Maybe we can’t blame people for failing tests that they undergo? Maybe some people are too weak; like the Jewish boy you spoke about tonight who became a Buddhist. He was from an irreligious family so he didn’t know better.
We have to know that when it comes to the ordeals which are presented to us, weakness or weak-mindedness is not an excuse.
Why is it that a college boy born in an irreligious family will take a trip to the Far East to enter a Buddhist monastery? He knows he’s a Jew. So why doesn’t he give his own faith a real trial?
Because he certainly knew nothing of Buddhism at the beginning. He put a lot of time into it! And so if he shaves his head and allows a pigtail to grow out of it and he puts on a saffron robe and he stands on Kings Highway at the street subway showing off that he’s a Buddhist, what should we say? Should we say “Nebach, a pity on him. He came from an irreligious family that didn’t observe Judaism”? But they didn’t observe Buddhism either! And he has enough loyalty to Buddhism; it means he turned on his parents, on his mother’s faith and gave it a kick. He despised it and therefore he is one of the mordim and poshim.
Why is it that people have abilities in business – they were able to learn a business – but when it comes to Torah, they claim the disability of “I didn’t know”? What do you mean you didn’t learn? You learned electronics!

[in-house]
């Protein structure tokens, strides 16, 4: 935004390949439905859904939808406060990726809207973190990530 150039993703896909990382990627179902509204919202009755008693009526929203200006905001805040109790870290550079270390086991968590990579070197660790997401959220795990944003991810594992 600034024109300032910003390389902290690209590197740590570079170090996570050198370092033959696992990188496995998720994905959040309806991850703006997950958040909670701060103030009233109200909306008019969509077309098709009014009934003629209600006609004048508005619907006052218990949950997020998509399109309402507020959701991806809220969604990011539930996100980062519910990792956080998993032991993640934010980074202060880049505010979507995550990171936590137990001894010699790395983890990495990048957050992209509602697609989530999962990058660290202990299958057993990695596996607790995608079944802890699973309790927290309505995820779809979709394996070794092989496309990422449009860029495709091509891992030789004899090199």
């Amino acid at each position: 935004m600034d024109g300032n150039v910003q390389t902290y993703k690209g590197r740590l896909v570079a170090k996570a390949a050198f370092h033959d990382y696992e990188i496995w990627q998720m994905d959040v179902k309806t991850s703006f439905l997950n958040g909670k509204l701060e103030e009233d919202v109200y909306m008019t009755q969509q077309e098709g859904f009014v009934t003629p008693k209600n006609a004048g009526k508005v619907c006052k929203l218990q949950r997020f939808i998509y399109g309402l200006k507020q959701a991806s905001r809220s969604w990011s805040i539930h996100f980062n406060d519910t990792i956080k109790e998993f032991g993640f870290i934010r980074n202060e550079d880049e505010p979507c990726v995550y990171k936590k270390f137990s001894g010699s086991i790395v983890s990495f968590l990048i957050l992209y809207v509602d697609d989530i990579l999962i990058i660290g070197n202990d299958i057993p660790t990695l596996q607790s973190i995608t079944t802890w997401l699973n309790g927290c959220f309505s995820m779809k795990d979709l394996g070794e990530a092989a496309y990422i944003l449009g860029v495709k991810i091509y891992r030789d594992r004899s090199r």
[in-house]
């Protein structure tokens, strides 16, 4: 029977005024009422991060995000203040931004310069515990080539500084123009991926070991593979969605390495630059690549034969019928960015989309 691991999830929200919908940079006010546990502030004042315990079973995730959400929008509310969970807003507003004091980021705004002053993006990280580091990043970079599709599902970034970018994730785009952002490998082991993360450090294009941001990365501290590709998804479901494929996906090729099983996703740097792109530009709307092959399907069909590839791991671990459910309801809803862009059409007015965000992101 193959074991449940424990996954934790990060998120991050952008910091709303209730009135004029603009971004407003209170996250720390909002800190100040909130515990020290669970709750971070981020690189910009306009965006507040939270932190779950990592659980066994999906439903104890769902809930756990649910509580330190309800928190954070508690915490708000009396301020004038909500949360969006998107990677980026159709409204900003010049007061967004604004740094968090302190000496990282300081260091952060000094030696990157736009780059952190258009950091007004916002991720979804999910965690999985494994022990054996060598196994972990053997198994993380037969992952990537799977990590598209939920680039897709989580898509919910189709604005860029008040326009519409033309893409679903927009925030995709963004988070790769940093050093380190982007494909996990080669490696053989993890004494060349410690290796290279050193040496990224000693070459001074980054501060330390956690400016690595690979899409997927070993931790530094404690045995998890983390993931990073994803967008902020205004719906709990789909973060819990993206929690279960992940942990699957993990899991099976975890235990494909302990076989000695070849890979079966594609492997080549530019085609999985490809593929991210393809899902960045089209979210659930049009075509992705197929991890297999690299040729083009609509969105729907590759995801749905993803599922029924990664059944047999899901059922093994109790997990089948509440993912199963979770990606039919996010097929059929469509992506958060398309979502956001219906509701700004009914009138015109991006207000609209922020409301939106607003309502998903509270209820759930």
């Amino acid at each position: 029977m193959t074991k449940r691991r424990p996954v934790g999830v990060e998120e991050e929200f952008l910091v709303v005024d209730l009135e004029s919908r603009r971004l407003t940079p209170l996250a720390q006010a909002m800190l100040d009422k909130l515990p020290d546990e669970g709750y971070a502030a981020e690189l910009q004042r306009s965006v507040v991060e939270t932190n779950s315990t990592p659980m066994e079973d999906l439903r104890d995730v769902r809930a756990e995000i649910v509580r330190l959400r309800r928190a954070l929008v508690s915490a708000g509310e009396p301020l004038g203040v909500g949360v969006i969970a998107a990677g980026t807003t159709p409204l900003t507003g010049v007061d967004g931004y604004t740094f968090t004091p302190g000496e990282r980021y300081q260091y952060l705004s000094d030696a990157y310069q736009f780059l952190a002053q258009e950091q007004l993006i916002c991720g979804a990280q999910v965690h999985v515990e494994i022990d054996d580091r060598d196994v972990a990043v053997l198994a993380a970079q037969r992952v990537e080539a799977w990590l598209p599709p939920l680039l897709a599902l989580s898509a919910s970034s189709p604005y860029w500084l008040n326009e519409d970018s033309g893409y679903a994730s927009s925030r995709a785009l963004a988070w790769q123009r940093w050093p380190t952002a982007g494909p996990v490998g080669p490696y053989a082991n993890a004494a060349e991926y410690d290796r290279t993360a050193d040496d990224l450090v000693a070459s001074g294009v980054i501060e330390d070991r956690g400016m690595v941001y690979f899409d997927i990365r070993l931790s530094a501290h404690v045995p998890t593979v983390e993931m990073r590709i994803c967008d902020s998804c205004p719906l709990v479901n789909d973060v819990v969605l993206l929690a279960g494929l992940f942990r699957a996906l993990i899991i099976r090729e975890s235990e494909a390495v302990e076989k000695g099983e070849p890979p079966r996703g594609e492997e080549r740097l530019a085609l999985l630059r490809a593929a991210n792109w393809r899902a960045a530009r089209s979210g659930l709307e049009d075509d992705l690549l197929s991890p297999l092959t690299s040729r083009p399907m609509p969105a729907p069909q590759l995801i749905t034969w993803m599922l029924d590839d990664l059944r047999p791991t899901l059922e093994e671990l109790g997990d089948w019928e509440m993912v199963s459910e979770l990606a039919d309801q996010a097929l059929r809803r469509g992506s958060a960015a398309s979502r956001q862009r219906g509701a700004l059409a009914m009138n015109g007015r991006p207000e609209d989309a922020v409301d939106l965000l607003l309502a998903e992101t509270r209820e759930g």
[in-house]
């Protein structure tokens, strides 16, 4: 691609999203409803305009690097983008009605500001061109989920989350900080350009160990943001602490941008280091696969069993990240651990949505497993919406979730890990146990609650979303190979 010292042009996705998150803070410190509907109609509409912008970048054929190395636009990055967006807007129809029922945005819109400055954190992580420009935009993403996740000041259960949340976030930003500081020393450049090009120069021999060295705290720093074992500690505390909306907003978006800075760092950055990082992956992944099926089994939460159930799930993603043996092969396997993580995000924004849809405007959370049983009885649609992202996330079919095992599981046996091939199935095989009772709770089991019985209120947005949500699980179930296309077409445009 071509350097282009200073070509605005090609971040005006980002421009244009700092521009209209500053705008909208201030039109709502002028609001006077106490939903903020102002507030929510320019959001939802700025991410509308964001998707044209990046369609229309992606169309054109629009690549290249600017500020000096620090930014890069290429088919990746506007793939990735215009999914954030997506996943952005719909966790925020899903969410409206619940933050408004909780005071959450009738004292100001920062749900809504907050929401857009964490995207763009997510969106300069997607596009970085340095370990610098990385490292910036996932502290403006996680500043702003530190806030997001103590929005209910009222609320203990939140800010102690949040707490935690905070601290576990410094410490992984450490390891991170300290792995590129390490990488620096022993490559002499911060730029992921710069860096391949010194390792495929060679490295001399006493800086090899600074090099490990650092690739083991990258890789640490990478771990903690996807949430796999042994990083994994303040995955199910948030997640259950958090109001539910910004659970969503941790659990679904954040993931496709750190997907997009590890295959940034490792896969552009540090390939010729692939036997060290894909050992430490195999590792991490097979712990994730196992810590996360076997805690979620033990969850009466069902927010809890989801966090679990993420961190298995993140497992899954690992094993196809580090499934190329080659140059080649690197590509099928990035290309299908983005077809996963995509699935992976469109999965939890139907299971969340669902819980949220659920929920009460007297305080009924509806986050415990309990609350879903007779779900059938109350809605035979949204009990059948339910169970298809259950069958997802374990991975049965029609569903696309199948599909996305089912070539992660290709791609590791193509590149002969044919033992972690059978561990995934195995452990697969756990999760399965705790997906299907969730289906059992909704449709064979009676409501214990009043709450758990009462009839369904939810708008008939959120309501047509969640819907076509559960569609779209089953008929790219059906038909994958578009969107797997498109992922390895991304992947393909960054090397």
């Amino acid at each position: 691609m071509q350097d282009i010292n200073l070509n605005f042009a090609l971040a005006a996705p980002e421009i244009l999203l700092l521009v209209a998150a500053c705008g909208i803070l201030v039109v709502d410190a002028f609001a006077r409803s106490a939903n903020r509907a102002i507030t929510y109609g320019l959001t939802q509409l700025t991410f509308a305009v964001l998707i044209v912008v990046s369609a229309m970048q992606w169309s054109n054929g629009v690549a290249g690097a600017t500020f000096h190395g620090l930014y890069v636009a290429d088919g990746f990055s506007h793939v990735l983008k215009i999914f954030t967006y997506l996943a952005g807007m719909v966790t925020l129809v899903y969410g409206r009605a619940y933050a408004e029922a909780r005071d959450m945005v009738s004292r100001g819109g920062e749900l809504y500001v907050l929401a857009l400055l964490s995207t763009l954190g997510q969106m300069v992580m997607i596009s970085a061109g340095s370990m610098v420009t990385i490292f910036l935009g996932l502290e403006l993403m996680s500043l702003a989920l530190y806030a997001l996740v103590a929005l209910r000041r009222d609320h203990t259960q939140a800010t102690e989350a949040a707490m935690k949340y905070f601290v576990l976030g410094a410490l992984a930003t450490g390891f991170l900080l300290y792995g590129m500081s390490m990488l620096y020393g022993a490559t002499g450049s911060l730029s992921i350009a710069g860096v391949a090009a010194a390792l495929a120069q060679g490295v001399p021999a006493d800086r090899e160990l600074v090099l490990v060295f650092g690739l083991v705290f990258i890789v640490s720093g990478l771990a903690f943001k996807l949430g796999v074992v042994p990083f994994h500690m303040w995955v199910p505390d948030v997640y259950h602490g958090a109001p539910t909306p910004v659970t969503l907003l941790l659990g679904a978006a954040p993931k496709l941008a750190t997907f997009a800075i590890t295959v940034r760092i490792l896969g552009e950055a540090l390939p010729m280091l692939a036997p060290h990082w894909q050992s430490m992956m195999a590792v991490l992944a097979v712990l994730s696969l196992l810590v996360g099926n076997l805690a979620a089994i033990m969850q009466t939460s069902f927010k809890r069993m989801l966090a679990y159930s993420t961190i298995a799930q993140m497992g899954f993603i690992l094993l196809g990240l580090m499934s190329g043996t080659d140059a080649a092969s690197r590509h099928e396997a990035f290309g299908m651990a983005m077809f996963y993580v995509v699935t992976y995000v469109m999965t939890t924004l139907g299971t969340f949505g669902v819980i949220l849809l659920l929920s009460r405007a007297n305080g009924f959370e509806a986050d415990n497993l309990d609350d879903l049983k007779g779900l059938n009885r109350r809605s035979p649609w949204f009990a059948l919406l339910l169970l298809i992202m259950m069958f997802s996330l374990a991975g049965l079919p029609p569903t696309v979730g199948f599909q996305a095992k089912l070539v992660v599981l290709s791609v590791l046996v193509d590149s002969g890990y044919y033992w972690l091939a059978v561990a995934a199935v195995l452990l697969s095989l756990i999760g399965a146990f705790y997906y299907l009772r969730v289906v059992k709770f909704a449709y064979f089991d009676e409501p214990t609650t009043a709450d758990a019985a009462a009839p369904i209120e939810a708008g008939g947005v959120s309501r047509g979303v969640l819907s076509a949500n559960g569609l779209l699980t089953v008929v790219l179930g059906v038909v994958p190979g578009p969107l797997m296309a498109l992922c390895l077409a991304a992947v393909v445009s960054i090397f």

You know, I cannot repair a television set. It’s quite complicated. If you have brains enough to learn how to repair a television set, why didn’t you have brains enough to learn how to translate Kitzur Shulchan Aruch into English? Or at least read one that’s already been translated into English?
The answer is there could be some excuses, but there’ll be much less than we think. Much less!
The gemara tells a story. A sage was walking by a river and an am ha’aretz, an ignorant man was fishing with nets. And the sage was talking in Torah to himself. So as he passed by, the ignoramus began to laugh at him.
So the sage said, “Why are you laughing? You should be doing the same thing that I’m doing!”
The ignorant man said, “Well, I never learned! What do you expect of me?!”
So the sage said, “Who wove these nets?”
So the ignoramus said, “I wove the nets.”
The sage said, “You know, it’s quite a craft to weave nets. I can’t do it. If you have brains enough to learn to weave nets, then you should have had brains enough to learn Torah.”
Now in some cases, there may be an excuse for this, but many people who deceive themselves with this excuse are making a big error. If you have a good head for business, if you have a good head for science, if you have a good head for everything else in the world except Torah, then you’re going to be held accountable.
And therefore, these people who say that, “It’s not our fault and the reason that we’re Buddhist is because we weren’t brought up right,” it’s no excuse.
TAPE # 52 (March 1975)